Overweight Canines

posted January 15th, 2010 by
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By Kristi Eaton

A recent study shows that almost half of dogs are overweight or obese, and local veterinarians say it’s the owners that need to take control if they want to keep Fido around for years to come.

Earlier this year, a study conducted by the Association for Pet Obesity Prevention revealed that more than 44 percent of dogs are overweight or obese – a 1 percent increase from the previous year. That calculates to about 7.2 million obese and 26 million overweight dogs in the U.S.

“Pet obesity continues to emerge as a leading cause of preventable disease and death in dogs and cats,” said Veterinarian Ernie Ward, lead researcher and founder of the association. “Our pets are in real danger of not living as long as previous generations and developing serious and costly diseases such as diabetes, arthritis, and other largely avoidable conditions.” In some cases, said Mark Appelbaum, a veterinarian at Sheridan Road Veterinary Clinic in Tulsa, a dog carrying too much weight can develop bone and joint disease or heart disease. Unlike cats, overweight or obese dogs don’t usually develop diabetes, although it can happen, he said. The weight and possible resulting diseases play a role in lifespan. Research has shown that dogs with a healthy weight can live two years longer than slightly overweight canines. Too much weight can be attributed to hormone imbalances, at which point the vet will be able to help, Appelbaum said.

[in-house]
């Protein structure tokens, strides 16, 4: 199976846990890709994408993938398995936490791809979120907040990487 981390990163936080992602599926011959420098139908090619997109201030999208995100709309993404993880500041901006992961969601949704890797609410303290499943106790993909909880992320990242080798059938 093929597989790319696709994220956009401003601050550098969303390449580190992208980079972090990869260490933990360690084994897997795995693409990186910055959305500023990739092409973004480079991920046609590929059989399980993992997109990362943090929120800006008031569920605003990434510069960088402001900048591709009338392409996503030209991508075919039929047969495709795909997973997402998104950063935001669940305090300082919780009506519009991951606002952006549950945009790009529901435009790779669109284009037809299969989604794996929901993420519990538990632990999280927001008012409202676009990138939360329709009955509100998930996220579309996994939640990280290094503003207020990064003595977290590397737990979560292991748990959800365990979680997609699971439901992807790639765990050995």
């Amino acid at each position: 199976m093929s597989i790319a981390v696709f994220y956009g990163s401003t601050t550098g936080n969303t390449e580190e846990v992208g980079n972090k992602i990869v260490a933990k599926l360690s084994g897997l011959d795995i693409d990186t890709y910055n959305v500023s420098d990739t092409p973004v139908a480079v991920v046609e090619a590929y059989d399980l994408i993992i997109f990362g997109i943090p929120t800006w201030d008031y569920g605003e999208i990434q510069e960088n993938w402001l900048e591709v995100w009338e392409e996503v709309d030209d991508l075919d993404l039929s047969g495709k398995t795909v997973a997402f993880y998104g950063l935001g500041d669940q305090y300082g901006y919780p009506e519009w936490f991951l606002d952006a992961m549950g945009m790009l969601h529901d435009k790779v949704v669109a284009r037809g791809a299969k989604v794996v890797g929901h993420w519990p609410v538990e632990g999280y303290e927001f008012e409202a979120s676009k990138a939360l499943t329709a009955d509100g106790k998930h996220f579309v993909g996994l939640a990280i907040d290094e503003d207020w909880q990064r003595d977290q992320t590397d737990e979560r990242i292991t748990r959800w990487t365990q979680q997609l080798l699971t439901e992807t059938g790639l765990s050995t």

But in most cases it is a simple case of calories in vs. calories out, or too many calories consumed and not enough exercise to expend calories. He said it’s a matter of owners keeping track of what and how much their canines are eating.

“A dog will eat whatever you feed it,” he said. “If you feed it right, it will eat the proper stuff because it can’t go get its own food.” Like humans, Appelbaum said overeating and too little exercise can start at a young age.

“Just like with a kid, it starts at a young age and is hard to overcome,” the vet said. When dealing with an overweight pet, the owner must look at him or herself, Appelbaum explained. “They’re (the owners) going to have to look at a change in the diet, a more weight friendly, calorie controlled diet,” he said, adding that table scraps and treats are the biggest food culprits.

Appelbaum used an example of a 10 pound dog to explain his assertion. A 10 pound dog, he said, needs to consume about 200 calories per day to maintain weight. If that dog eats half a piece of toast and some eggs from the owner’s plate, that’s about 250 calories. Then, he added, the canine will consume his regular dog food. On top of that, most owners give their four-legged friend a treat every time he goes outside or does something good. If every treat contains about 25 calories and they get a four a day, that’s another 100 calories.

To combat the overeating, Appelbaum recommends eliminating giving treats when your dog goes outside or does something good. However, if that’s not possible, he said a treat should be broken into five or six pieces and only one piece given at a time.